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Transport sector leading the way in apprenticeships

Written by FEjobs

Monday 30th July 2018

Skills and apprenticeships minister Nusrat Ghani said last week that the UK’s transport sector is leading the way in creating excellent careers and responding to the need for the engineers of the future.

And it’s really no surprise – with ongoing pressure to dramatically reduce environmental impact, whilst inventing solutions to the pressure of the growing population on our infrastructure, plus diligently solving the fuel needs for the next century, the transport sector is fast becoming the aspirational career choice for the thought-leading bright sparks of the next generation.

Nusrat Ghani was speaking in response to the recent ‘Transport infrastructure skills strategy: two years on’ report, which revealed that over 5,000 apprentices have started training in road and rail industries alone since 2016.

As the website reports, nearly 2,800 roads and rail apprenticeships began in 2017 to 2018 alone, a 22% increase on 2016 to 2017. These figures are testament to how government and private investment is helping unlock new roles, upskill the workforce and support social mobility.

The report also unveiled that:

1. An extra 8,000 opportunities will be created each year in the express delivery market

2. Training places for maritime cadets will grow to 1,200 over the next 7 years

3. 10,000 apprentices will be needed by the Heathrow expansion before 2030

Nusrat Ghani explained how government investment in transport is playing a pivotal part in creating “life-changing opportunities” through its apprenticeships. The programmes are helping to ensure the UK has the skilled workforce it will need in the future.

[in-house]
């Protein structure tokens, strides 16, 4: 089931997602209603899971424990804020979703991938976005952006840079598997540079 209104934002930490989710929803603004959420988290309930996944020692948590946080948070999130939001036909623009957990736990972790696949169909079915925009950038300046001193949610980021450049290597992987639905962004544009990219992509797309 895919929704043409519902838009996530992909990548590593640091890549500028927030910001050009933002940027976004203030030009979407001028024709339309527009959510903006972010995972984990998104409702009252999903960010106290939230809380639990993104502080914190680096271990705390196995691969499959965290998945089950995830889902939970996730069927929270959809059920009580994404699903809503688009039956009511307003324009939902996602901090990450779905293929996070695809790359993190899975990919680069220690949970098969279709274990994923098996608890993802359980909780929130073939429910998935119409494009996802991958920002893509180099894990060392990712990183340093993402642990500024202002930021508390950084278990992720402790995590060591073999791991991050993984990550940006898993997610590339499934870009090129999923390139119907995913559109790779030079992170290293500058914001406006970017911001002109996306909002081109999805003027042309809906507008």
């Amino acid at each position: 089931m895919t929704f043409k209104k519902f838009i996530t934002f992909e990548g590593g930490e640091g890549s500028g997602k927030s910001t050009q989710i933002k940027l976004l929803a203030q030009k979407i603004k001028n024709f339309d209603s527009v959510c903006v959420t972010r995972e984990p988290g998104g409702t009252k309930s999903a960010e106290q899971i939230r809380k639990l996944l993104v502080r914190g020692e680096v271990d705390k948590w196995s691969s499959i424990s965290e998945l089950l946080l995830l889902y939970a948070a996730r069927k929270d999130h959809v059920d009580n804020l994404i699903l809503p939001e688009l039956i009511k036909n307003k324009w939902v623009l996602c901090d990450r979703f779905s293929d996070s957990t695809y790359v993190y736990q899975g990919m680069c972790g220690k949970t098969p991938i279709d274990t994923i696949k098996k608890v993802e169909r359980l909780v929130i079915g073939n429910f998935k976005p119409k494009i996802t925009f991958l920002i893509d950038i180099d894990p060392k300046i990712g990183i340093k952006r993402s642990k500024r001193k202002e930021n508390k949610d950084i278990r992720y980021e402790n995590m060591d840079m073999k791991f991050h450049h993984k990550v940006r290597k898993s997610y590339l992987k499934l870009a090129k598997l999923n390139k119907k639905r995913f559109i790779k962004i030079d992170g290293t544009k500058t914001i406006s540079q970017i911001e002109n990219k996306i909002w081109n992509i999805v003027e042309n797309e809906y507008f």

Yet, the minister also stressed the government’s commitment to increasing diversity, in particular inspiring more women and Black, Asian and Minority Ethnic (BAME) people to consider jobs in the sector.

“Although we are seeing evidence of better BAME representation in the sector, our ambitions are clear. From road to rail, maritime to aviation, we must all redouble our efforts to bring more women into technical and engineering roles, remove barriers, ensuring we bring talented people from all backgrounds together to tackle the skills gap.

“We are committed to strengthening links between employers in our sector and young people, particularly in the creative, innovative world of engineering through our Year of Engineering campaign. I look forward to even more apprentices starting brilliant careers in years to come.”

Mike Brown MVO, commissioner of Transport for London, added: “The power of collaboration on skills from transport employers who are committed to creating more high-quality skills and training opportunities for people of all ages has already provided great results across the sector.

“The increase in transport apprenticeships is vital to addressing current skills shortages, helping to fill gaps in future skills, improving productivity and driving growth in Britain for the future.”

Source: is the UK’s number one FE job board, working with over 350 colleges and training providers and over 580,000 candidates.

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